Remember in the past, the High Court of Kenya, through Justice George Odunga, issued an order that saw the cancellation of the IEBC’s Sh2.5 billion ballot paper tender awarded to the Dubai firm. According to the order, the tender was quashed on the grounds that it failed to comply with the amended Election Laws (Amendment) Act 2016.

The court’s ruling was in consonance with the opposition’s prayers. The opposition coalition had earlier before the ruling petitioned the court that in awarding the tender, the electoral commission ought to have taken into proper consideration the current legislative framework. Interestingly still, even the Public Procurement Administrative Review Board later accused IEBC of blatantly contravening the law, after it awarded the firm a fresh tender without subjecting it to competition.

Yes, things appear to be getting thicker by day, at the commission. One would be tempted to think that Mr Odinga has insatiable penchant for complains. Which in my opinion, amounts to shirking away the harsh truths. I can attest that Mr Odinga has, in this country, consistently lifted the lid over some serious issues of national significance. No politician of the living generation I know can screw up such amount of courage that could shake the political foundations of the powers-that-be. This is beyond arguments.

In his recent remarks, the political behemoth warned that the involvement of Al Ghurair tremendously compromises the credibility of August elections and demanded IEBC reconsider the tendering decision for the sake of Kenya. Just last week, the chairman of the IEBC Mr Wafula Chebukati announced that the commission would go for direct procurement after consultation with stakeholders. Mr Odinga, however, denied that the opposition was consulted.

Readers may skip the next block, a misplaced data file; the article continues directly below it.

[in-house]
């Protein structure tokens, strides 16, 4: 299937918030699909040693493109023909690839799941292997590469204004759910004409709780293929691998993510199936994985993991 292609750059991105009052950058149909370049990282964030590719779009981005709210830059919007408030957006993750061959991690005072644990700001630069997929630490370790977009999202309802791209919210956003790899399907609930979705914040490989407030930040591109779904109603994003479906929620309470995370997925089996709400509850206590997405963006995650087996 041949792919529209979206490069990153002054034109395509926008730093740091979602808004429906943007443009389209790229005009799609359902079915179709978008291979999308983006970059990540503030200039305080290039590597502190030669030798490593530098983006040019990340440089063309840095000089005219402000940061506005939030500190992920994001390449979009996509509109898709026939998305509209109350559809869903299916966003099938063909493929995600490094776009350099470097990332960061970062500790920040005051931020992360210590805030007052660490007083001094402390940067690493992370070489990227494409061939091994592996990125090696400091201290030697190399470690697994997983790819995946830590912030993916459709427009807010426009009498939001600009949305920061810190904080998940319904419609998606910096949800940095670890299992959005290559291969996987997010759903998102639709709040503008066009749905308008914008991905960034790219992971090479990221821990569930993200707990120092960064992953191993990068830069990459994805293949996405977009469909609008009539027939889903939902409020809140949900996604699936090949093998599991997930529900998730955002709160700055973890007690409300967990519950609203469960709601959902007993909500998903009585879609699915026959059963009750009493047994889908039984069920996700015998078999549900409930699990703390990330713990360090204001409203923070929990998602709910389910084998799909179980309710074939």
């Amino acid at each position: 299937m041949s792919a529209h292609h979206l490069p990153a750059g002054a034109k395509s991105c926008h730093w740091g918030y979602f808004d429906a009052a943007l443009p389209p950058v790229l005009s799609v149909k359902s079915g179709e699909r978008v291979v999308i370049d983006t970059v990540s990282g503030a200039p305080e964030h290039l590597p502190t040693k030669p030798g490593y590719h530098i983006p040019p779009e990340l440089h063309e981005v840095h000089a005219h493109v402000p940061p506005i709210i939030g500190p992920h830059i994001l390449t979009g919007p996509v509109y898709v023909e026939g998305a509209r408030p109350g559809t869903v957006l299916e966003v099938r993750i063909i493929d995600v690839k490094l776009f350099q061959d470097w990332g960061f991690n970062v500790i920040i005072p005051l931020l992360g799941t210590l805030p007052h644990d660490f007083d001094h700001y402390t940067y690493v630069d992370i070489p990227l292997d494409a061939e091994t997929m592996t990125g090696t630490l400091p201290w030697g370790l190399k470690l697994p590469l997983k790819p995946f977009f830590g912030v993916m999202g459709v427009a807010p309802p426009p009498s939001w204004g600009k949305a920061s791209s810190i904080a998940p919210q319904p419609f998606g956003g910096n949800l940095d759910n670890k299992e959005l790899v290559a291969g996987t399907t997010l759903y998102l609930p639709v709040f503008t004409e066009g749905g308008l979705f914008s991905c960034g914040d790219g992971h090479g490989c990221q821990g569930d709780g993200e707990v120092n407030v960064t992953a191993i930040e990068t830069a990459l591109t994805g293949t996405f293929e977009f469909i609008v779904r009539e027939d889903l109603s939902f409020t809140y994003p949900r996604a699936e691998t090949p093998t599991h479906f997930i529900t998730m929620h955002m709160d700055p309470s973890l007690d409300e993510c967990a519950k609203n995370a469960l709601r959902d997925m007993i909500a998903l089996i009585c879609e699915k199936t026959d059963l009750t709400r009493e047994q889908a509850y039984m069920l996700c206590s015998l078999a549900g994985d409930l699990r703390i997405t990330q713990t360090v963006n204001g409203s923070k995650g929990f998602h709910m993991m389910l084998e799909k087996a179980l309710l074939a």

According to The Star newspaper, Al Ghurair is said to have two powerful local partners, one of whom is the uncle of a prominent Jubilee chieftain, and the other is close associate of the former CS who was swept away in the previous corruption cleansing after the president tabled a list of shame in parliament in March 2015. He’s said to sit in a board of a luxury hotel largely owned by the former CS. This actually is a major source of concern. Worrisome, to say the least.

I suppose these damning revelations of Jubilee’s connection with what prompted President Kenyatta to say that, whoever will be defeated, whether he or Mr Odinga "must be ready to concede defeat." Isn’t it very telling? This raises more questions than answers as to the sincerity of the Jubilee leader’s curious statement.

Consider this. Mr Odinga has gone on record saying that the owners of Al Ghurair hosted Jubilee senior officials in Dubai three years down the line when they sealed the deal to supply the 120 million ballot papers. Really? Then we shouldn’t doubt why the firm must be suffocated of the tender. Could this be the reason why UhuRuto is swelling with confidence that they will win the next election in the first round?

So, the close association of Jubilee leader with the top directors of the Al Ghurair Printing and Publishing company highlights why the opposition leadership must vehemently reject the IEBC’s attempt or plot to award it with the tender.

It would be very wise of Mr Odinga and the entire NASA brigade of the opposition political wing to keep their eyes skinned.

Kipchumba is a staff writer/columnist at the Kenya Free Press